Repo Men

Repo Men is set in the future where corporations rule and the public, well, some are doing ok, some not so hot as there seems to be a large amount of people that need new organs, which is never really explained (it turns out to not really matter anyway). Jude Law is Remy, a collection agent of sorts working for The Union which sells artificial organs to people for large amounts of money (over $600K for a liver). Most people can’t afford the upfront fee so the Union happily sets their customers up with a payment plan. And just like a bank will come to recollect on a car loan that’s defaulted, so will the Union, which is where Jude Law comes in…

Law and his partner (Forest Whitaker) are assigned the task of collecting organs which is typically done by tranquilizing the customer, reading them their rights and then cutting them open right there and then and taking said organ. The movie doesn’t pull any punches on the gory details which lends to the brutality of the process. There’s even a scene in the film where one of the customers is harvested during a backyard bar-b-cue at Remy’s house with his family. The customers for the most part can’t afford the organs but take them anyway because it’s “what’s best for them and their family” as told by the head of sales at the Union played by Liev Schreiber. As a result, large communities of people have formed and have fallen victim to raids where large groups of them are murdered to reclaim their organs. The public itself has adapted to this new lifestyle and even does a lot of underground surgery for those that can’t sign up for the organs through the Union. There’s one particular scene where a 9 year old girl says “yay!” after successfully removing an artificial knee cap.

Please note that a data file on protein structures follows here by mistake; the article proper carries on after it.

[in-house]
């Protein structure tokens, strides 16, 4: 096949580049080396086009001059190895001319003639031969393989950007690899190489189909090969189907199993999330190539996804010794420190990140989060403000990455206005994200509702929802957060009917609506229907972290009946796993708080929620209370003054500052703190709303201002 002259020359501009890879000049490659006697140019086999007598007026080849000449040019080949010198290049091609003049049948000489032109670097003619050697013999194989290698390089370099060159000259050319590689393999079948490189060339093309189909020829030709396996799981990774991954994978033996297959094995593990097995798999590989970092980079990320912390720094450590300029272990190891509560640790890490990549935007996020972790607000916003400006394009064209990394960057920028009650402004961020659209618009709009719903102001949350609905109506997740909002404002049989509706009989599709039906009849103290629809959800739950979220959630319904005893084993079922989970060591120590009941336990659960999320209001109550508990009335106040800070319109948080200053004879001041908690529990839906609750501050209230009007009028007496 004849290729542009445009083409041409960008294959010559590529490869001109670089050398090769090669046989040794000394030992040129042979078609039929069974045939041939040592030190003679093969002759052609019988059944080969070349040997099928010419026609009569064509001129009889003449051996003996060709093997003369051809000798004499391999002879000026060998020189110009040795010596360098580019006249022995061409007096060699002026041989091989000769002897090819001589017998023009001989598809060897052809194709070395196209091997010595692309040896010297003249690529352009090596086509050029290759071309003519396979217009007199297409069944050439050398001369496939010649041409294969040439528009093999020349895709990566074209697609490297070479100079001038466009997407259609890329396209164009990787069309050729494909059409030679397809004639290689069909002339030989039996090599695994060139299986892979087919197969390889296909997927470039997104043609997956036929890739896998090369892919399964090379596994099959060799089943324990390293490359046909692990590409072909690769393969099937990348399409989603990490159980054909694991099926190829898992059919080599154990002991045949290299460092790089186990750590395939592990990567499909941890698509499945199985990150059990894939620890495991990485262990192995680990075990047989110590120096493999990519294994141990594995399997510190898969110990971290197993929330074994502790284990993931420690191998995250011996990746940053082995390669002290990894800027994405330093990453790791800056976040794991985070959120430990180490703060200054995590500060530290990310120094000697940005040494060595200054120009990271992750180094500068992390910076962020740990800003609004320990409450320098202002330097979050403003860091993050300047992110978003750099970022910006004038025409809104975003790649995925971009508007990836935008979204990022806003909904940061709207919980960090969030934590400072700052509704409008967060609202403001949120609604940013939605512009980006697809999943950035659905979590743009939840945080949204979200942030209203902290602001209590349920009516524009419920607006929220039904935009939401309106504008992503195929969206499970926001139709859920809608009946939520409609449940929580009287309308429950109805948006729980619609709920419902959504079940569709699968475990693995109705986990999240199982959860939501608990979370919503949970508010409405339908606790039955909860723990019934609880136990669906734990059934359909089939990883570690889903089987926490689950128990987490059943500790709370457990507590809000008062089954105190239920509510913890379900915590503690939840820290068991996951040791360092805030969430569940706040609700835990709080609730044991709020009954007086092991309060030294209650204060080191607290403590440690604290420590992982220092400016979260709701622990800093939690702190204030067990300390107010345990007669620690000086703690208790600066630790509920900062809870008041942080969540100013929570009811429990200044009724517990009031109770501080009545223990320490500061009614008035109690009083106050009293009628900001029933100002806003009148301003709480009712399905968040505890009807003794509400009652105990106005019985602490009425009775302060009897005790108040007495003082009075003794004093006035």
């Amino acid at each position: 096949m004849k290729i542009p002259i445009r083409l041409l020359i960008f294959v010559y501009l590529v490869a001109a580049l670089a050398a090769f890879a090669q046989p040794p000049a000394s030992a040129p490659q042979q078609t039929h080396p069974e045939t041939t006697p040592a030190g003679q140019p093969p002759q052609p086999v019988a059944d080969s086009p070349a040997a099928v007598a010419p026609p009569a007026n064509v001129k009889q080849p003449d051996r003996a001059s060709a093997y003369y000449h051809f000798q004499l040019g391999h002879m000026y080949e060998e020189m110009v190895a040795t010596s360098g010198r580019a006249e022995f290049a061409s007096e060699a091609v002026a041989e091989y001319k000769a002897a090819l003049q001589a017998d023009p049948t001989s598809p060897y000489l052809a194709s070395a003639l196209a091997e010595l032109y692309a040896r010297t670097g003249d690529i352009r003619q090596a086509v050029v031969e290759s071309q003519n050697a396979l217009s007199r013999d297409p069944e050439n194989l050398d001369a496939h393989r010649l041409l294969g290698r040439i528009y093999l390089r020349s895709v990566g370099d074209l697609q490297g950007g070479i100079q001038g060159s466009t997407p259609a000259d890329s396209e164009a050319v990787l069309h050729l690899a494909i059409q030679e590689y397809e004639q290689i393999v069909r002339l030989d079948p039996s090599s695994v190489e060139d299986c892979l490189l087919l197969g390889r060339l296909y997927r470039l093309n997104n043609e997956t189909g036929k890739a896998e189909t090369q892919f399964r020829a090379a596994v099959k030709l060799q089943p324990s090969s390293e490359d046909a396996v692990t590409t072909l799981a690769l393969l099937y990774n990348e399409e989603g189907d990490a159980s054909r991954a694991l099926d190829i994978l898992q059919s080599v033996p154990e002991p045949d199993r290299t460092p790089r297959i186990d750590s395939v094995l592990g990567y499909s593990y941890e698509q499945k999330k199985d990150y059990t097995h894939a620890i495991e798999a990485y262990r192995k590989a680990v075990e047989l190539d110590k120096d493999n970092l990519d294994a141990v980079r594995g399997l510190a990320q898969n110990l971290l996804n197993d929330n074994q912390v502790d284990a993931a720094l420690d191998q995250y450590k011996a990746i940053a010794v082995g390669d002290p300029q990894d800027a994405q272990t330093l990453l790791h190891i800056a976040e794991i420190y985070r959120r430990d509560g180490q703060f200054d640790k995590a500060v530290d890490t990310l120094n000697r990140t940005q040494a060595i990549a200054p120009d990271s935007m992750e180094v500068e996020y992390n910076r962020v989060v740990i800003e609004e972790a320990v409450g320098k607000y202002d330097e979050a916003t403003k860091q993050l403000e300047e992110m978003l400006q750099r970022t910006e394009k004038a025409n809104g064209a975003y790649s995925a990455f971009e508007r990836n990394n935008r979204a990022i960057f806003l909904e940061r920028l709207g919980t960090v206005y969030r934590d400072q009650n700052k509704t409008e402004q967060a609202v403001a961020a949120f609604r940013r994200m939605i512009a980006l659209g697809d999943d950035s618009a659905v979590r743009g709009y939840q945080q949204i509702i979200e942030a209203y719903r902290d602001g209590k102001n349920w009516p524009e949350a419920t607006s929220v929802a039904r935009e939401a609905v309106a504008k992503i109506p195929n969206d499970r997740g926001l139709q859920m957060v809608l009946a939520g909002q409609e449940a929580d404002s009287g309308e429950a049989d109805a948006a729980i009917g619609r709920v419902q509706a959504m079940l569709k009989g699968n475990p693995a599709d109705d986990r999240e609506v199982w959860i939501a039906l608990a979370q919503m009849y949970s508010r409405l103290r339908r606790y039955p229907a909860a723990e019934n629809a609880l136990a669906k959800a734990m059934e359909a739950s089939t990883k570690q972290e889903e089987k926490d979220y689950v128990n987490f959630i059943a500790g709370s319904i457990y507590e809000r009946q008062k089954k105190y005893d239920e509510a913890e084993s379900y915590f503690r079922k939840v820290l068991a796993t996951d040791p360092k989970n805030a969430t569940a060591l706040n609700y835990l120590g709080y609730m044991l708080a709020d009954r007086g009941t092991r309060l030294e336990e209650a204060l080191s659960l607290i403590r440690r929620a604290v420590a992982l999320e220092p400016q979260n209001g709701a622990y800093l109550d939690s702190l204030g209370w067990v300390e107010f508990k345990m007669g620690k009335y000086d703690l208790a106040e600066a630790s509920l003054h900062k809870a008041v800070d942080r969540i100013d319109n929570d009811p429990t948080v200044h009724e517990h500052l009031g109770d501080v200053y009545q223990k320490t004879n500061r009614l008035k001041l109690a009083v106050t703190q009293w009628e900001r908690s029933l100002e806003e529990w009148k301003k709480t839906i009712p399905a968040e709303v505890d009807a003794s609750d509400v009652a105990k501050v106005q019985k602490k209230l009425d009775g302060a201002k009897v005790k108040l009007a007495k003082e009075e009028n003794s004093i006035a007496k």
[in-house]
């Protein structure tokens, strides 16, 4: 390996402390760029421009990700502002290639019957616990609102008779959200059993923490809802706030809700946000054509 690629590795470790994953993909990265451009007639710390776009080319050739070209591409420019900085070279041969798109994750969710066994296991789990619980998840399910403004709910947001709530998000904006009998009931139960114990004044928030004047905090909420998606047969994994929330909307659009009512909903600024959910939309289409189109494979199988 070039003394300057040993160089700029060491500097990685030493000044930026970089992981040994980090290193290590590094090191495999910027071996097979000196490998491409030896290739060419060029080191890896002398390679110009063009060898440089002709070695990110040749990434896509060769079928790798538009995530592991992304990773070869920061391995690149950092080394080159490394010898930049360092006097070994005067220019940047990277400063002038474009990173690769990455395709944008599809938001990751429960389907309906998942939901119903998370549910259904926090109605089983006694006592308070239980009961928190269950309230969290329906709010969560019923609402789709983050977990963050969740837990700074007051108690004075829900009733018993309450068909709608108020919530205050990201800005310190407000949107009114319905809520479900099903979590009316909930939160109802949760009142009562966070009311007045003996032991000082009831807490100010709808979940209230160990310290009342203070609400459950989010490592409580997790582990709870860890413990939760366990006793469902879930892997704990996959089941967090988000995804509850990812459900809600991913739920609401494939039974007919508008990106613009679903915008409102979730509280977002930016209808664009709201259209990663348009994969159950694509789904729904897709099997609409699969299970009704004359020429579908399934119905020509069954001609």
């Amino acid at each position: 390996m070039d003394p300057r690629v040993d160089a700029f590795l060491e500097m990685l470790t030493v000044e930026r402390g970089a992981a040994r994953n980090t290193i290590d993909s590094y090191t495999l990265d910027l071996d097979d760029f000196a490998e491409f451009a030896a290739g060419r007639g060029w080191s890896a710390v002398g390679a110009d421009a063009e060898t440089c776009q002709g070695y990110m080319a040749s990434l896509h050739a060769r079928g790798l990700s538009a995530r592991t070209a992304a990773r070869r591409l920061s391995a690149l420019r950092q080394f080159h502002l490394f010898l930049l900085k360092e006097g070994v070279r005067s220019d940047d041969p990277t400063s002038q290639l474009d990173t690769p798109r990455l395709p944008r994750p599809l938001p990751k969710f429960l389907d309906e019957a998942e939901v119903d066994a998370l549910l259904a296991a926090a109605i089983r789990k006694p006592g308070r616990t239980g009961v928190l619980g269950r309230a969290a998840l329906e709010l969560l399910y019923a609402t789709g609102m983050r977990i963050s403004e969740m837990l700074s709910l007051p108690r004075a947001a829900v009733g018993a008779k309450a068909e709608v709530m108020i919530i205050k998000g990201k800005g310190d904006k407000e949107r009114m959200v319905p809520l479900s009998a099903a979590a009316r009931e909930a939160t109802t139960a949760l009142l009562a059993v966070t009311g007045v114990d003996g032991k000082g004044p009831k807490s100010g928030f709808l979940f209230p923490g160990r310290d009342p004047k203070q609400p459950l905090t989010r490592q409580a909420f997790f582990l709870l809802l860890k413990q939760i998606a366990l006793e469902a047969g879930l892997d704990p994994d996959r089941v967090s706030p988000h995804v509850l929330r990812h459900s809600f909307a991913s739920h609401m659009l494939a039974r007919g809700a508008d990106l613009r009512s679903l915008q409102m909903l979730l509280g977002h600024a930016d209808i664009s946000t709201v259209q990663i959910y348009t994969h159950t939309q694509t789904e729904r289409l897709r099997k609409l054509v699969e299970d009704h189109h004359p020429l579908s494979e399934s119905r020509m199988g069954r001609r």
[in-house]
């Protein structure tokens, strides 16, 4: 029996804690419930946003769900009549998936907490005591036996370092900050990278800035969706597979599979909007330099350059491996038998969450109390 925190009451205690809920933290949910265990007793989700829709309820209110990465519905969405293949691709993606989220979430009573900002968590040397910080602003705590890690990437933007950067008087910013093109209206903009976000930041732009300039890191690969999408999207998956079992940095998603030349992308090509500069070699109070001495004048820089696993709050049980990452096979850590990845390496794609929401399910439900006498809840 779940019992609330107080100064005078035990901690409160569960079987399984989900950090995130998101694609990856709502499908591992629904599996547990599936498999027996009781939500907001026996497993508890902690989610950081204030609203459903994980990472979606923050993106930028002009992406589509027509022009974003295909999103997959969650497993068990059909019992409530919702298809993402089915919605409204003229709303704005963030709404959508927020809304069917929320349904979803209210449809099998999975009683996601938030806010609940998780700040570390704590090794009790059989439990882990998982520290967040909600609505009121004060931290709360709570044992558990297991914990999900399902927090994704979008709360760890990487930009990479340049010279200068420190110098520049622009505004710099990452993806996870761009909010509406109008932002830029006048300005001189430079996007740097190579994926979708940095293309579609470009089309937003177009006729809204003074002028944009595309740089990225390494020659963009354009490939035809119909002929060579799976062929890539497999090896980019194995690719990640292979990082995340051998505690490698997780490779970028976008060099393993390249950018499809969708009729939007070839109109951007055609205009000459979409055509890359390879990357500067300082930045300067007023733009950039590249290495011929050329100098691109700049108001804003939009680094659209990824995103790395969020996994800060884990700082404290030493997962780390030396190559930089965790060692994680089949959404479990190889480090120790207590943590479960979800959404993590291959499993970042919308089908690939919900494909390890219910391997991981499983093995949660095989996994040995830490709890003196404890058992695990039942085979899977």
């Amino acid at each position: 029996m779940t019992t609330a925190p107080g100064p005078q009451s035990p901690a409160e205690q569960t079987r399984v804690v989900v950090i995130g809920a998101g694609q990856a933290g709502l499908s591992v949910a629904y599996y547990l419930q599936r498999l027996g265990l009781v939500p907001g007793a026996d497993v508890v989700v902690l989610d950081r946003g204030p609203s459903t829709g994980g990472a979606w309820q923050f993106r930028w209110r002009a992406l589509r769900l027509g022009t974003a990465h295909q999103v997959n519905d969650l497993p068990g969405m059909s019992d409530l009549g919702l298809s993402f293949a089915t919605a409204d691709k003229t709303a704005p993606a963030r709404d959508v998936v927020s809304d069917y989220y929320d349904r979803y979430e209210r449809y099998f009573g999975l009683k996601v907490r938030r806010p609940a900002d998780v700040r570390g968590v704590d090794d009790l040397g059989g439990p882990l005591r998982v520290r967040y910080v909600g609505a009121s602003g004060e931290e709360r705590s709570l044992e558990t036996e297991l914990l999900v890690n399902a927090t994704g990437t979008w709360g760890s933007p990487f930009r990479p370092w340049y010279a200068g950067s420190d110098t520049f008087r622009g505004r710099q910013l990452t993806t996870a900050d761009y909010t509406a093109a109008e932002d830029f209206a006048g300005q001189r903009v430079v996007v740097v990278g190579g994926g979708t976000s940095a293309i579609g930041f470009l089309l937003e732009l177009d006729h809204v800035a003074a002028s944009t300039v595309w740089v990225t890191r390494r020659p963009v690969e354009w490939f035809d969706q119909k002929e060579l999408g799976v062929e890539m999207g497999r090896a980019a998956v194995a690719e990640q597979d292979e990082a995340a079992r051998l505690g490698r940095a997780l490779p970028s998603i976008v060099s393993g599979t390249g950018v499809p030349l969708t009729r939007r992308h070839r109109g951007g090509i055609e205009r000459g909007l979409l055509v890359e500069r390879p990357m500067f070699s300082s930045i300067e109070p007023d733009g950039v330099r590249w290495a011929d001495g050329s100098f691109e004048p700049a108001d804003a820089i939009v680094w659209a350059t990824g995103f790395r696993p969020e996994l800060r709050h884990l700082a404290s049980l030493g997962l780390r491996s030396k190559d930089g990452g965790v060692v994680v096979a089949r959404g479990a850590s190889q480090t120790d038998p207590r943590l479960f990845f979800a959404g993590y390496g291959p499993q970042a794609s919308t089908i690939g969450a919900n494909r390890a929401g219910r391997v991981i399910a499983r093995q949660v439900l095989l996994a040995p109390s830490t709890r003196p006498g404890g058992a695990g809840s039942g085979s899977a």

The story is largely based around the friendship of the partners and the estrangement between Law and his wife and son. Much of the controversy stems from an incident where Law has to get an artificial heart and the tables get turned on his character. There’s a pretty big twist in here with regards to these relationships that I won’t spoil for you, but suffice it to say that it took the movie up a few notches for me as it could’ve been kind of an average flick of this kind but was elevated by this unseen left turn. It’s nice to see a film veer off the typical formulaic path so many films follow these days.The movie is directed by Miguel Sapochnik, who does a great job bringing this well written script to life with a stylish, slick (and very corporate) picture of the future. He also does a good job making this film feel like it is set in the future, but not too distant at the same time. With the health care debate firmly in front of us, the theme is timely and makes you fear a little where things could go.

The actors all turn in fine performances which in addition to Jude Law, Forest Whitaker and Liev Schrieber includes Alice Braga and RZA from the legendary Wu Tang Clan (bong! bong!).
You don’t necessarily need to see this one on the big screen to enjoy it as it’s cool visually just not mind blowing, but I would recommend making sure you get a chance to check it out (as long as you don’t have a weak stomach that is).

reviewed by Sean McKnight